The sessions I look forward to most are the paddling ones. I suppose I am fortunate in that the River Tweed is on my doorstep and so I use this for my training sessions when the sea is venting its anger and can be heard before it can be seen. I shouldn’t really call them training sessions because I don’t see them like that, they are just another paddling trip, or not just another paddling trip but more of a little mini adventure!

 The  winter months usually see the river levels fluctuate wildly; recent months have seen it swing between 2’ and 10 +’ above normal levels, having the river on my doorstep allows me to keep an eye on the level and so pick the best times. Any level works but it is probably wise to avoid the rising river as this will usually see logs and the occasional dead sheep getting washed downstream. River paddling can be very good for improving our skill level as well as keeping up fitness; it is a very dynamic environment and can teach us many of the skills we need in sea paddling, once we have these skills the river is a great place to hone them. To be able to read a bit of water and to feel how the boat interacts with a bit of moving water is invaluable. Not only is this training it is also great fun and challenging. We might not think of it as training but if we learn how to handle a back eddy on the river we can use this skill to anticipate potential flows and counter flows when working along a rocky headland on the sea. Experience on the river with moving water and reading surface textures will help us greatly when we transfer these skills to the ocean.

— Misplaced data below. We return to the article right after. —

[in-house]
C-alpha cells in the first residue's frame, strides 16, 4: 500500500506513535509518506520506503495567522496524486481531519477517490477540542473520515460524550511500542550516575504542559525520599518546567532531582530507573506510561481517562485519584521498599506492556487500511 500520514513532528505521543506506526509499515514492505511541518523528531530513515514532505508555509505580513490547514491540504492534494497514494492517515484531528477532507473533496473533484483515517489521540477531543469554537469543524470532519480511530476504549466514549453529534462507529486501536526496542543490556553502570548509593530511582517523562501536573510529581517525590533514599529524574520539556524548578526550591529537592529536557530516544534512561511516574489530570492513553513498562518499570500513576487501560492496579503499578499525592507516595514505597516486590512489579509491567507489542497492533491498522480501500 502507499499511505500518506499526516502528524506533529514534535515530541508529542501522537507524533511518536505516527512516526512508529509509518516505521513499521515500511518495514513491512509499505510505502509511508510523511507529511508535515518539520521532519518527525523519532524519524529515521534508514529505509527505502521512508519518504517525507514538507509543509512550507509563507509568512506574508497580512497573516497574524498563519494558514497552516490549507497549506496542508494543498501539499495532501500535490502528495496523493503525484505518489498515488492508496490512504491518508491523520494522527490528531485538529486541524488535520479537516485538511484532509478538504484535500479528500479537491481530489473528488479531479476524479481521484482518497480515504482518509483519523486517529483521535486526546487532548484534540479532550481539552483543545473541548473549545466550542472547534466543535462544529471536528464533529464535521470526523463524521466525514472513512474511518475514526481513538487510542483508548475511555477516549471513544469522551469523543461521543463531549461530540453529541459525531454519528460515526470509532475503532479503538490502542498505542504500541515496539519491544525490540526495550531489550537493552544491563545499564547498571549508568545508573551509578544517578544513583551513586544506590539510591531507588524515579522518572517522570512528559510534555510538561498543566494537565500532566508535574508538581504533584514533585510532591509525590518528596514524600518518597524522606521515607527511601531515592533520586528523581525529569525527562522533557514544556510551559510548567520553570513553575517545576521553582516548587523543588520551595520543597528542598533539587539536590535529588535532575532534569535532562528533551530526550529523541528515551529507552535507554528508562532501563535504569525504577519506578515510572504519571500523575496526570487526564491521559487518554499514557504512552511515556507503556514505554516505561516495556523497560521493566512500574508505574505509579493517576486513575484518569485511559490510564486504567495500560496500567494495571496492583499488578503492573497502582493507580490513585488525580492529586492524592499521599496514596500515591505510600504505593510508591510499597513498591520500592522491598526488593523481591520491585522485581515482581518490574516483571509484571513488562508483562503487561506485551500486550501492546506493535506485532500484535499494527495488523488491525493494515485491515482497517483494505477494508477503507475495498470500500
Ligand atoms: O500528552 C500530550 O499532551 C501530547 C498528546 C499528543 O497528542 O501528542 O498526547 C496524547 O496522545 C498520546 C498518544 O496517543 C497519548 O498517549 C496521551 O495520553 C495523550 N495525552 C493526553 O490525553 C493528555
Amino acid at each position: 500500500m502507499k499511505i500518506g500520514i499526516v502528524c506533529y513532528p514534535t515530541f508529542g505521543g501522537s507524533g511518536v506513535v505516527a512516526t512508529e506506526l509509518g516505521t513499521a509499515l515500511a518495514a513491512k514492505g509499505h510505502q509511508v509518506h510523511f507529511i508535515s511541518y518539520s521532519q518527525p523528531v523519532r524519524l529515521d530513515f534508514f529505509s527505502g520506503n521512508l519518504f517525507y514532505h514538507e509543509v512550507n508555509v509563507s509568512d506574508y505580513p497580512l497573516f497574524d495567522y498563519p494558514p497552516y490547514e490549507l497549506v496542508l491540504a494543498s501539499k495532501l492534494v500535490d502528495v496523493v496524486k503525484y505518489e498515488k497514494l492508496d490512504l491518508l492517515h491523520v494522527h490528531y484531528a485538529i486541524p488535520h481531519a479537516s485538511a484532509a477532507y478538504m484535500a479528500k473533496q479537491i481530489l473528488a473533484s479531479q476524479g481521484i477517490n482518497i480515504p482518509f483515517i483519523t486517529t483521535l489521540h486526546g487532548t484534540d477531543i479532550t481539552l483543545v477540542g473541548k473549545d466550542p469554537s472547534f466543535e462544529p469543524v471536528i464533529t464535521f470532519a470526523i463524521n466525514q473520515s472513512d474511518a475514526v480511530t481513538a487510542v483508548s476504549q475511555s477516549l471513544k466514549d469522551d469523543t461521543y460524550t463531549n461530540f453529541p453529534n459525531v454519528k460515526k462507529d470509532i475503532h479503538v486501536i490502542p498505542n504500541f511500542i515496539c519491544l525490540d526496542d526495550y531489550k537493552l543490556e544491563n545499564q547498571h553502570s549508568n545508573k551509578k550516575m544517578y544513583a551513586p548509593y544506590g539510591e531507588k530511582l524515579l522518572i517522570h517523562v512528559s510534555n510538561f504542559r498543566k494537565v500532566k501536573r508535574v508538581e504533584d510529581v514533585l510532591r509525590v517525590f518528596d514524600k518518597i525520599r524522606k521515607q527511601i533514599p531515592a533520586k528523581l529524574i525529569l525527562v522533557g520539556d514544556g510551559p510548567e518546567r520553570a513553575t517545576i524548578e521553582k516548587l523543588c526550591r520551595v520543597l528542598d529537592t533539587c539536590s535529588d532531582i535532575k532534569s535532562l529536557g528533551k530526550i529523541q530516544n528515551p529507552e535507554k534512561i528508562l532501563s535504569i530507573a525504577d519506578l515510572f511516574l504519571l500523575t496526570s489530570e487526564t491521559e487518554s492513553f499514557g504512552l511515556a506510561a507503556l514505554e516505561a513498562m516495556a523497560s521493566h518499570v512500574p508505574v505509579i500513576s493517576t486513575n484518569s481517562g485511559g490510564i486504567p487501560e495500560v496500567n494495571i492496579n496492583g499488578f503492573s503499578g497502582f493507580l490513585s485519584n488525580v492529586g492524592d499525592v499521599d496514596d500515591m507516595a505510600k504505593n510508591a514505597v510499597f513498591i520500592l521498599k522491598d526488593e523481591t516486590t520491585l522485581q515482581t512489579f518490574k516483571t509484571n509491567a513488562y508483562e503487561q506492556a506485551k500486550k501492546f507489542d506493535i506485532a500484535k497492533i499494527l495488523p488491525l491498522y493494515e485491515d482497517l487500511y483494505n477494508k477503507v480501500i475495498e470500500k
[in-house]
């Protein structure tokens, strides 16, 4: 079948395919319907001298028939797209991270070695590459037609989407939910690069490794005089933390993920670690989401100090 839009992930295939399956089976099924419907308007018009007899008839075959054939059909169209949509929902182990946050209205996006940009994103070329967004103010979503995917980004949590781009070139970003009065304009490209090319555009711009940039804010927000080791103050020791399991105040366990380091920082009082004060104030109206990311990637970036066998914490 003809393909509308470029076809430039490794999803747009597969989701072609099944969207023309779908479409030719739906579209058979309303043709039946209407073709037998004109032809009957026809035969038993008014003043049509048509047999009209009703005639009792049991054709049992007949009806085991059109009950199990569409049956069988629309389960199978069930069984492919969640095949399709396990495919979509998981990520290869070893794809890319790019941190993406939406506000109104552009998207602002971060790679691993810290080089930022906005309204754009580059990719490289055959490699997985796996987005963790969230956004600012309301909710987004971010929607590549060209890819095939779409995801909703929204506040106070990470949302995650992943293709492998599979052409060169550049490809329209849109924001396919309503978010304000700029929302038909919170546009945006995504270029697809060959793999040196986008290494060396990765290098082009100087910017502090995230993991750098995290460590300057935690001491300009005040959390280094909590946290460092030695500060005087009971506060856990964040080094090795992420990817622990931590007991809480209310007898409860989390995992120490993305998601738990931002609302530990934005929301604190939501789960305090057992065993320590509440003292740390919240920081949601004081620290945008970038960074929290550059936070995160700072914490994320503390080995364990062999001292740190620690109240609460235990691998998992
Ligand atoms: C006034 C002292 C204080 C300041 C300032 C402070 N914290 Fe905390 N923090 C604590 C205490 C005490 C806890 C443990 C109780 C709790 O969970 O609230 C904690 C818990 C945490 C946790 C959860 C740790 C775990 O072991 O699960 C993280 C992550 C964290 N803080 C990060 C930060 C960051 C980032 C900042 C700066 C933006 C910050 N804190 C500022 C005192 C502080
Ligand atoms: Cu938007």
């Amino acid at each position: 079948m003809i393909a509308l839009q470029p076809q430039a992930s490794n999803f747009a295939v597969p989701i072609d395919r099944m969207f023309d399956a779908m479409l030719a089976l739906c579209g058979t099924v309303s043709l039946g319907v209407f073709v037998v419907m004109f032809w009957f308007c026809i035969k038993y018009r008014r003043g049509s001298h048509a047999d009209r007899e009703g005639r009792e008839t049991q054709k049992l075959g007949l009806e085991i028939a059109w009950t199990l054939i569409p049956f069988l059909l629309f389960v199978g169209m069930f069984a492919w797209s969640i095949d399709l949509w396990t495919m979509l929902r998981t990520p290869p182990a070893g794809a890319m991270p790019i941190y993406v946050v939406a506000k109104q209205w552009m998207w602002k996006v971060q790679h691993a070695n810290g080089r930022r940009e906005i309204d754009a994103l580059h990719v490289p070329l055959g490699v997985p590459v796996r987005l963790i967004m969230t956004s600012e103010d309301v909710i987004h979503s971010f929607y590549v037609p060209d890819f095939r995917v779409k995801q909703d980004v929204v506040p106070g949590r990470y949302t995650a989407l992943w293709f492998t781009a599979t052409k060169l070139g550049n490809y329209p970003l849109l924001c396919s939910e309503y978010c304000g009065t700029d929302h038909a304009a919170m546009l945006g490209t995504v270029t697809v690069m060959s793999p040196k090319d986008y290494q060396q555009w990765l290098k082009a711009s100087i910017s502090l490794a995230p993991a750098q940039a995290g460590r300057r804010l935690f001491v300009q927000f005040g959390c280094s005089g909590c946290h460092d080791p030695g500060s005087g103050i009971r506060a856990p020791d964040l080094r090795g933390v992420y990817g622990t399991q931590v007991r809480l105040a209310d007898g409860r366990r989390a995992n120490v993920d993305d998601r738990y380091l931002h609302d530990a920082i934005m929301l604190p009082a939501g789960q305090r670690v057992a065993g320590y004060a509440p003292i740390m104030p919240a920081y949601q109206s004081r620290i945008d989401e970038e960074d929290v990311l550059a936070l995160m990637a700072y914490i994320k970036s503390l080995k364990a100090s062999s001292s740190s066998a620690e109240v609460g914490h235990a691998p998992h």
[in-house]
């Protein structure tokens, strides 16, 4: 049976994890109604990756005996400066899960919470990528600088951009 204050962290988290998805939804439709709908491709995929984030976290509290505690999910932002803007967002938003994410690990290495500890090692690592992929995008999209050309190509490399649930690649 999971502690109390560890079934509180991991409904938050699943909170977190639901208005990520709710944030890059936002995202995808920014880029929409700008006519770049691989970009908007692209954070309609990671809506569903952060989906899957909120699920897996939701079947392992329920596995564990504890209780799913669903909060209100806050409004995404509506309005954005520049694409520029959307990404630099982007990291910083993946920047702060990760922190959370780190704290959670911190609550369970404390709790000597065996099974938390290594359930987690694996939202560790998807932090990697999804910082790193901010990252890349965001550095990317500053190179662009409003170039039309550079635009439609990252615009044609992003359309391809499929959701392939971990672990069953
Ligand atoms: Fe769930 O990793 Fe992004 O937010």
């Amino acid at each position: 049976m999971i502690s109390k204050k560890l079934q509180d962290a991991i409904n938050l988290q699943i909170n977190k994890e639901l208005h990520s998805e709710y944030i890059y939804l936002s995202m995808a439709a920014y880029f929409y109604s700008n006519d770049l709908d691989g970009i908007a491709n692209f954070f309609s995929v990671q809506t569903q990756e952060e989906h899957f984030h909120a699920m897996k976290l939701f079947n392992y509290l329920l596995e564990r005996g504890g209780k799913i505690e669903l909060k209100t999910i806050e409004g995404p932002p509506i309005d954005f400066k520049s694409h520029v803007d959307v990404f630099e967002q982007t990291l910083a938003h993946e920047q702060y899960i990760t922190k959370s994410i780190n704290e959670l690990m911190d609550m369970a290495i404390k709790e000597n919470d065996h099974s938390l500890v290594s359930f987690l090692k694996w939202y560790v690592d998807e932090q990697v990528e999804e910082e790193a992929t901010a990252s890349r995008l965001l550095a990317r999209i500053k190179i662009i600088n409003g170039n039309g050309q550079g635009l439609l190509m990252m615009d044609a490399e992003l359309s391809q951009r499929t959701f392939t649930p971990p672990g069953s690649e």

On the River

The stretch I use for winter evening sessions is about 8km total, this consists of a 4k upstream paddle against the current followed by the return. I try to get 1 or 2 of these in on weekday evenings. Keeping an eye on the river levels and weather I will select the best evening for the job and it would normally go a bit like this ….